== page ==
Oil Gauges Plunge as Bulls Rattled by Trade War, Libyan BarrelsBy
Time-spreads crushed as Brent suffers biggest drop since 2011
Paper, physical oil markets seen disconnected in recent weeks
Oil bulls have long been holding out for a tighter market. But underlying indicators of supply, and America’s escalating trade war with China, have suddenly given them the jitters.
As Brent crude suffered its biggest decline in dollar terms since 2011 on Wednesday, key gauges tumbled in sympathy. The spread between December 2018 and December 2019 futures -- a favorite play for hedge funds -- settled at the weakest in four months. Trading volumes on the global benchmark hit the second-highest on record. Brent’s prompt time-spread on Thursday flipped into contango, a market structure suggesting near-term surplus.
Crude’s move lower on Wednesday was rooted in the escalation of the trade war between the U.S. and China, which blighted commodity markets across the board. Coupled with that was the return of Libyan oil exports, which had been reduced by several hundred thousand barrels a day, and the suggestion that the U.S. may grant some waivers from sanctions to buyers of Iranian oil. Those headlines were enough to cause oil bulls to throw in the towel -- for now at least.
“There has been a growing disconnect between physical and paper markets over the past month and the near-$6 a barrel sell-off in Brent was the paper markets reconnecting with this reality,” Thibaut Remoundos and Mark MacLean of Commodities Trading Corp. in London, which advises on hedging strategies, said in a report.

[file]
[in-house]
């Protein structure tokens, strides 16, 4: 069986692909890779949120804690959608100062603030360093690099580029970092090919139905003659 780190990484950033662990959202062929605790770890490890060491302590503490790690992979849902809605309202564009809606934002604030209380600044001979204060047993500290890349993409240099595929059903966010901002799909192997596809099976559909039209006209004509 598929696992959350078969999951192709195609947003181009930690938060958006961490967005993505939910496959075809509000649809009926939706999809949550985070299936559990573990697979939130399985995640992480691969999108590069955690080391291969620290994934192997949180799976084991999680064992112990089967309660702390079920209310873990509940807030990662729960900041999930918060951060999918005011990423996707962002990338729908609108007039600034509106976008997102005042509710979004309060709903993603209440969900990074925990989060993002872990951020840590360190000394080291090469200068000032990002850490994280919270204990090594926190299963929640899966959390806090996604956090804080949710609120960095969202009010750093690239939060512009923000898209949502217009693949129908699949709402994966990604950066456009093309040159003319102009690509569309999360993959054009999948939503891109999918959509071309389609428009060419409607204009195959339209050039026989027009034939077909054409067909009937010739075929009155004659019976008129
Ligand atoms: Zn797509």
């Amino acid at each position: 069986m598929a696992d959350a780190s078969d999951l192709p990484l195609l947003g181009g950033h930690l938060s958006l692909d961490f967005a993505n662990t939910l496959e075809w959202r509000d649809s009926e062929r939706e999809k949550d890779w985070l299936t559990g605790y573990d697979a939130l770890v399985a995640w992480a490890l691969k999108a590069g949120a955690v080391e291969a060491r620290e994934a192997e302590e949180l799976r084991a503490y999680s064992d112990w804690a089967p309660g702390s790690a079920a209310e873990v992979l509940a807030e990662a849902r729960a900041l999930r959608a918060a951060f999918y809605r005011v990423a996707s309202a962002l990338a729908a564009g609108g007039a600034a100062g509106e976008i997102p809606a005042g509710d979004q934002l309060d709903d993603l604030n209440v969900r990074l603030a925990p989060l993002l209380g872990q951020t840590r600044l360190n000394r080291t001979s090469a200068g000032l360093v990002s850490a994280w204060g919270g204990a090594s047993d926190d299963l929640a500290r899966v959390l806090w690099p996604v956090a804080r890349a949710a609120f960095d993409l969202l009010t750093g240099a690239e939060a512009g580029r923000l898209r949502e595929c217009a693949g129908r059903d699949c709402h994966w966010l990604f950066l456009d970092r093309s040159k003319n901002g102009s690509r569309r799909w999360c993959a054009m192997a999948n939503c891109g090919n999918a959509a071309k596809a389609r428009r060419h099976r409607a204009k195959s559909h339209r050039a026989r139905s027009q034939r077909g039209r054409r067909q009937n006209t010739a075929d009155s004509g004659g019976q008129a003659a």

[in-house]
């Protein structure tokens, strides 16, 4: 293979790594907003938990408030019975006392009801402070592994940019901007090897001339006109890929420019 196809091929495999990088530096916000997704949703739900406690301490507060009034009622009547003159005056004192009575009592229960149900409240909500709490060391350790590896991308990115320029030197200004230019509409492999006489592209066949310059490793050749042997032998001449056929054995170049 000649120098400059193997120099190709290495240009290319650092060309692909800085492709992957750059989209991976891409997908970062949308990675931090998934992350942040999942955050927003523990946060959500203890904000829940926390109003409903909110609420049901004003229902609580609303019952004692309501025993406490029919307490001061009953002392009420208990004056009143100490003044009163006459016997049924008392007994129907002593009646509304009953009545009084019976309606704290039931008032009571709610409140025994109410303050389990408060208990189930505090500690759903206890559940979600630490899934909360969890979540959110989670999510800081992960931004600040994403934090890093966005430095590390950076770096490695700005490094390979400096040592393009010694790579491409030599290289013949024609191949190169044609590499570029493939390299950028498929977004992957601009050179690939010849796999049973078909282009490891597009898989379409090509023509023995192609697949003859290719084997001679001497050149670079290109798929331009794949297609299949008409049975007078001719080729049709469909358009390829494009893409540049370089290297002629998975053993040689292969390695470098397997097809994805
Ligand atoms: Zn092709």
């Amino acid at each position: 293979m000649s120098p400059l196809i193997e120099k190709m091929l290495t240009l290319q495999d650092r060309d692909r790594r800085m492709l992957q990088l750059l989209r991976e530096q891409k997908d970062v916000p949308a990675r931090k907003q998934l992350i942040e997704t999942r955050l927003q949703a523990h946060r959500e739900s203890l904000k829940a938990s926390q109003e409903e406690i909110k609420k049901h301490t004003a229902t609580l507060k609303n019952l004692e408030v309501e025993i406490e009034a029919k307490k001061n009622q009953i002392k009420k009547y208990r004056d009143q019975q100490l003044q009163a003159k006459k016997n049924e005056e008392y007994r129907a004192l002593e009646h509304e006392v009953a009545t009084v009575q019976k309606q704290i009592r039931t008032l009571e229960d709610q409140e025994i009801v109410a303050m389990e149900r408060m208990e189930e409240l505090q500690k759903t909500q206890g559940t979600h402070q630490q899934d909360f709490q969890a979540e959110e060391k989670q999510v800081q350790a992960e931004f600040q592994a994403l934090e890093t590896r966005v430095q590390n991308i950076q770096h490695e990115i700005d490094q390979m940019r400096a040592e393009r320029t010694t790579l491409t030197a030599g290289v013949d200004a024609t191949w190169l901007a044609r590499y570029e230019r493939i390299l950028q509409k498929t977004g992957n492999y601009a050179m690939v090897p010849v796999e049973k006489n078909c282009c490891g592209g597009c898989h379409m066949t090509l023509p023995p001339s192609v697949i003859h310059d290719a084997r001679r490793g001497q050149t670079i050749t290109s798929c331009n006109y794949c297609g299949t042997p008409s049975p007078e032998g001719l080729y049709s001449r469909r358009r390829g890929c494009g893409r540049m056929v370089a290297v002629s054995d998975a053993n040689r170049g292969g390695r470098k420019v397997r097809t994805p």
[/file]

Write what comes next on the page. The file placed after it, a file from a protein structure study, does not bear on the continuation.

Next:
The sharp sell-off in crude markets also saw oil options grow more bearish. Traders were asking for the biggest premium for bearish put options over bullish calls in two weeks on Thursday, a significant turnaround to earlier this week when call options were more expensive than puts.
Returning supplies from Libya come at a time when the Organization of Petroleum Exporting Countries is ramping up production for the first time since output cuts took effect at the beginning of last year. The brunt of the impact from OPEC’s strategy shift has has been felt on Brent time-spreads, consultant Energy Aspects wrote in a report this week.
“The fact that Brent spreads simply cannot perform is telling,” Energy Aspects said, noting falling U.S. inventories and looming sanctions on Iran. “The prompt seaborne market still feels terribly soggy.”
There’s no marked weakness in Europe’s physical oil markets, but differentials for the region’s individual crude grades have not been trading at levels that reflect futures at $80, according to Warren Patterson, senior commodity strategist at ING Bank NV. Brent neared that level on Tuesday.
Differentials for Russian Urals crude have recovered from multi-year lows reached in late-April and early-May. Similarly, discounts paid for key North Sea grade Forties have been little changed since early June.
Still, some analysts saw Wednesday’s sell-off as overdone. With global spare capacity set to decline, and sanctions on Iran due to bite in November, the $5.46 drop in Brent was “out of whack with the fundamental reality,” UBS Group AG analysts including Giovanni Staunovo wrote in a report.
— With assistance by Laura Hurst